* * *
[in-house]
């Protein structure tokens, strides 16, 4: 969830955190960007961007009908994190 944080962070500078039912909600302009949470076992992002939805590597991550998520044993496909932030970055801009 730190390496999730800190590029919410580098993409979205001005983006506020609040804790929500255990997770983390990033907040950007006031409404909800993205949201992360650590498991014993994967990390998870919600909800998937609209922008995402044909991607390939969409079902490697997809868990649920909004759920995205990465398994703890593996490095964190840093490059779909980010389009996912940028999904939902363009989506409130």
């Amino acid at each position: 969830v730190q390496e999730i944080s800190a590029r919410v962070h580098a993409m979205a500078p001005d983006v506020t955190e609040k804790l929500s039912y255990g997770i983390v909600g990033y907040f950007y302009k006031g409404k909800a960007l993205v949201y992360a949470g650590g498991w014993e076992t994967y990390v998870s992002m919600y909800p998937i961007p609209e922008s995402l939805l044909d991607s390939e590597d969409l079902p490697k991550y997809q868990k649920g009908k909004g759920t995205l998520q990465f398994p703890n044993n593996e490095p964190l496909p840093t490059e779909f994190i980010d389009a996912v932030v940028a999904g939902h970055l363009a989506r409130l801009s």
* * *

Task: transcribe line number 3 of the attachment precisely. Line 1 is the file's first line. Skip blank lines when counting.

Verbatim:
């Amino acid at each position: 969830v730190q390496e999730i944080s800190a590029r919410v962070h580098a993409m979205a500078p001005d983006v506020t955190e609040k804790l929500s039912y255990g997770i983390v909600g990033y907040f950007y302009k006031g409404k909800a960007l993205v949201y992360a949470g650590g498991w014993e076992t994967y990390v998870s992002m919600y909800p998937i961007p609209e922008s995402l939805l044909d991607s390939e590597d969409l079902p490697k991550y997809q868990k649920g009908k909004g759920t995205l998520q990465f398994p703890n044993n593996e490095p964190l496909p840093t490059e779909f994190i980010d389009a996912v932030v940028a999904g939902h970055l363009a989506r409130l801009s």